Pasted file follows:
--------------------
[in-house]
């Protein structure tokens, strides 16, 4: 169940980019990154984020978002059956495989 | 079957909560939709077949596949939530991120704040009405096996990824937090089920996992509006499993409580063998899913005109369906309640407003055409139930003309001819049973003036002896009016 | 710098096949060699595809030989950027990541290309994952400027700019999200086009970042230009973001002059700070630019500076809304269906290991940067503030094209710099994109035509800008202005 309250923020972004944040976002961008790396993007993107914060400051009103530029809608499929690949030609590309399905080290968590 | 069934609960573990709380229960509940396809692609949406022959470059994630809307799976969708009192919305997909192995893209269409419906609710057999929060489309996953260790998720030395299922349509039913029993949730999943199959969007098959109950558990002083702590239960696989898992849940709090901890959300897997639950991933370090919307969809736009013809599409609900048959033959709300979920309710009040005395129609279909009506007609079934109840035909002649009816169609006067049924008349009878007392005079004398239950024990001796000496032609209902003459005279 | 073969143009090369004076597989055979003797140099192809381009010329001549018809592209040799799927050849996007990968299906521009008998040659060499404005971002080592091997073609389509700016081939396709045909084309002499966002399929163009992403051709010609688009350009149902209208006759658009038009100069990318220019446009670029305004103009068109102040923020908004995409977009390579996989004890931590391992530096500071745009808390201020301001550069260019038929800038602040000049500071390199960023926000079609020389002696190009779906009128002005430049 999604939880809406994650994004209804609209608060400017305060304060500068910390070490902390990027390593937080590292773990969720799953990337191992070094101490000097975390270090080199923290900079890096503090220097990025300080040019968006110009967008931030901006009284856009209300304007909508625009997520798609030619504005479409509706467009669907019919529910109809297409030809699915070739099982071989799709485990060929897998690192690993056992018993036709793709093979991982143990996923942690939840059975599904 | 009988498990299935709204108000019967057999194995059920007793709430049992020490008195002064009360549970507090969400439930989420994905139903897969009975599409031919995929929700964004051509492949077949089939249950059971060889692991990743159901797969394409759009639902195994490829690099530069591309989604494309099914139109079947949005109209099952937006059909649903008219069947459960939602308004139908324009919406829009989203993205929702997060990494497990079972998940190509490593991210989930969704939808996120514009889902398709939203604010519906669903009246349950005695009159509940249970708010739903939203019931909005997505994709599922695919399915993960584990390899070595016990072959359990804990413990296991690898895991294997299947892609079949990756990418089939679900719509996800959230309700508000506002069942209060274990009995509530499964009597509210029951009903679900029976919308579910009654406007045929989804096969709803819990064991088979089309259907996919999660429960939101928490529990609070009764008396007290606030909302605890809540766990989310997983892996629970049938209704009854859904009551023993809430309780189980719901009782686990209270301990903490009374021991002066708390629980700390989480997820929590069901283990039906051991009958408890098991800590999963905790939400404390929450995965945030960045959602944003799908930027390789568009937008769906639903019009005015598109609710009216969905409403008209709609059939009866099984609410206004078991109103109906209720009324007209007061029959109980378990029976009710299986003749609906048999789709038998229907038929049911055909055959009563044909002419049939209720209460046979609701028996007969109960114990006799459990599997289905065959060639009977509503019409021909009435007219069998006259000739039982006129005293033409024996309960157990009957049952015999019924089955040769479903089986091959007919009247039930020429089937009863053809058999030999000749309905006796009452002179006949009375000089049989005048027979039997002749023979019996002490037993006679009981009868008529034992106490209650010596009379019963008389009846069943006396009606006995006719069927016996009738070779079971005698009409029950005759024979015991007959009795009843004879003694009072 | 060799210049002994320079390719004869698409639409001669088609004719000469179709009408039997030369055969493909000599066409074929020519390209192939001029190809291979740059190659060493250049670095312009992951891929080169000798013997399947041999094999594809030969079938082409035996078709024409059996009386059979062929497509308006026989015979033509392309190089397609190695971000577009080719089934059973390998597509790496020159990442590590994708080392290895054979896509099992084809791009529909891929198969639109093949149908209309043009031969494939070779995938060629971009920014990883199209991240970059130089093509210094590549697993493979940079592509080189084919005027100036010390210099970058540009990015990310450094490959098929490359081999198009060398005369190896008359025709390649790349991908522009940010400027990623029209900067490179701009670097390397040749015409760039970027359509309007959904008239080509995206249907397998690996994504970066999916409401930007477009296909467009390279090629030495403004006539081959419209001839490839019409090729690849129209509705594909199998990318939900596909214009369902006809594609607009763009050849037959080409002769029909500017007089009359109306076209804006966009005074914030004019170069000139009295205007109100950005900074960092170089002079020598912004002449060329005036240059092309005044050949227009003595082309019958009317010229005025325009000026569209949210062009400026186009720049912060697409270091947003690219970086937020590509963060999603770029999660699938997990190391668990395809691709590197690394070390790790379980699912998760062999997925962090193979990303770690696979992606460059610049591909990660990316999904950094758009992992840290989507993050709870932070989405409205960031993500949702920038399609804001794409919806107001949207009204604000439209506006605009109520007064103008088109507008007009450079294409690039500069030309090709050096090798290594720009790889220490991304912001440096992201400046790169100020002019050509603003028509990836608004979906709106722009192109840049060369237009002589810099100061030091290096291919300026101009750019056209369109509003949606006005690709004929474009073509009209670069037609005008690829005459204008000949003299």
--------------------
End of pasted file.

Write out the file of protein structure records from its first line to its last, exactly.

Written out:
[in-house]
């Protein structure tokens, strides 16, 4: 169940980019990154984020978002059956495989 | 079957909560939709077949596949939530991120704040009405096996990824937090089920996992509006499993409580063998899913005109369906309640407003055409139930003309001819049973003036002896009016 | 710098096949060699595809030989950027990541290309994952400027700019999200086009970042230009973001002059700070630019500076809304269906290991940067503030094209710099994109035509800008202005 309250923020972004944040976002961008790396993007993107914060400051009103530029809608499929690949030609590309399905080290968590 | 069934609960573990709380229960509940396809692609949406022959470059994630809307799976969708009192919305997909192995893209269409419906609710057999929060489309996953260790998720030395299922349509039913029993949730999943199959969007098959109950558990002083702590239960696989898992849940709090901890959300897997639950991933370090919307969809736009013809599409609900048959033959709300979920309710009040005395129609279909009506007609079934109840035909002649009816169609006067049924008349009878007392005079004398239950024990001796000496032609209902003459005279 | 073969143009090369004076597989055979003797140099192809381009010329001549018809592209040799799927050849996007990968299906521009008998040659060499404005971002080592091997073609389509700016081939396709045909084309002499966002399929163009992403051709010609688009350009149902209208006759658009038009100069990318220019446009670029305004103009068109102040923020908004995409977009390579996989004890931590391992530096500071745009808390201020301001550069260019038929800038602040000049500071390199960023926000079609020389002696190009779906009128002005430049 999604939880809406994650994004209804609209608060400017305060304060500068910390070490902390990027390593937080590292773990969720799953990337191992070094101490000097975390270090080199923290900079890096503090220097990025300080040019968006110009967008931030901006009284856009209300304007909508625009997520798609030619504005479409509706467009669907019919529910109809297409030809699915070739099982071989799709485990060929897998690192690993056992018993036709793709093979991982143990996923942690939840059975599904 | 009988498990299935709204108000019967057999194995059920007793709430049992020490008195002064009360549970507090969400439930989420994905139903897969009975599409031919995929929700964004051509492949077949089939249950059971060889692991990743159901797969394409759009639902195994490829690099530069591309989604494309099914139109079947949005109209099952937006059909649903008219069947459960939602308004139908324009919406829009989203993205929702997060990494497990079972998940190509490593991210989930969704939808996120514009889902398709939203604010519906669903009246349950005695009159509940249970708010739903939203019931909005997505994709599922695919399915993960584990390899070595016990072959359990804990413990296991690898895991294997299947892609079949990756990418089939679900719509996800959230309700508000506002069942209060274990009995509530499964009597509210029951009903679900029976919308579910009654406007045929989804096969709803819990064991088979089309259907996919999660429960939101928490529990609070009764008396007290606030909302605890809540766990989310997983892996629970049938209704009854859904009551023993809430309780189980719901009782686990209270301990903490009374021991002066708390629980700390989480997820929590069901283990039906051991009958408890098991800590999963905790939400404390929450995965945030960045959602944003799908930027390789568009937008769906639903019009005015598109609710009216969905409403008209709609059939009866099984609410206004078991109103109906209720009324007209007061029959109980378990029976009710299986003749609906048999789709038998229907038929049911055909055959009563044909002419049939209720209460046979609701028996007969109960114990006799459990599997289905065959060639009977509503019409021909009435007219069998006259000739039982006129005293033409024996309960157990009957049952015999019924089955040769479903089986091959007919009247039930020429089937009863053809058999030999000749309905006796009452002179006949009375000089049989005048027979039997002749023979019996002490037993006679009981009868008529034992106490209650010596009379019963008389009846069943006396009606006995006719069927016996009738070779079971005698009409029950005759024979015991007959009795009843004879003694009072 | 060799210049002994320079390719004869698409639409001669088609004719000469179709009408039997030369055969493909000599066409074929020519390209192939001029190809291979740059190659060493250049670095312009992951891929080169000798013997399947041999094999594809030969079938082409035996078709024409059996009386059979062929497509308006026989015979033509392309190089397609190695971000577009080719089934059973390998597509790496020159990442590590994708080392290895054979896509099992084809791009529909891929198969639109093949149908209309043009031969494939070779995938060629971009920014990883199209991240970059130089093509210094590549697993493979940079592509080189084919005027100036010390210099970058540009990015990310450094490959098929490359081999198009060398005369190896008359025709390649790349991908522009940010400027990623029209900067490179701009670097390397040749015409760039970027359509309007959904008239080509995206249907397998690996994504970066999916409401930007477009296909467009390279090629030495403004006539081959419209001839490839019409090729690849129209509705594909199998990318939900596909214009369902006809594609607009763009050849037959080409002769029909500017007089009359109306076209804006966009005074914030004019170069000139009295205007109100950005900074960092170089002079020598912004002449060329005036240059092309005044050949227009003595082309019958009317010229005025325009000026569209949210062009400026186009720049912060697409270091947003690219970086937020590509963060999603770029999660699938997990190391668990395809691709590197690394070390790790379980699912998760062999997925962090193979990303770690696979992606460059610049591909990660990316999904950094758009992992840290989507993050709870932070989405409205960031993500949702920038399609804001794409919806107001949207009204604000439209506006605009109520007064103008088109507008007009450079294409690039500069030309090709050096090798290594720009790889220490991304912001440096992201400046790169100020002019050509603003028509990836608004979906709106722009192109840049060369237009002589810099100061030091290096291919300026101009750019056209369109509003949606006005690709004929474009073509009209670069037609005008690829005459204008000949003299």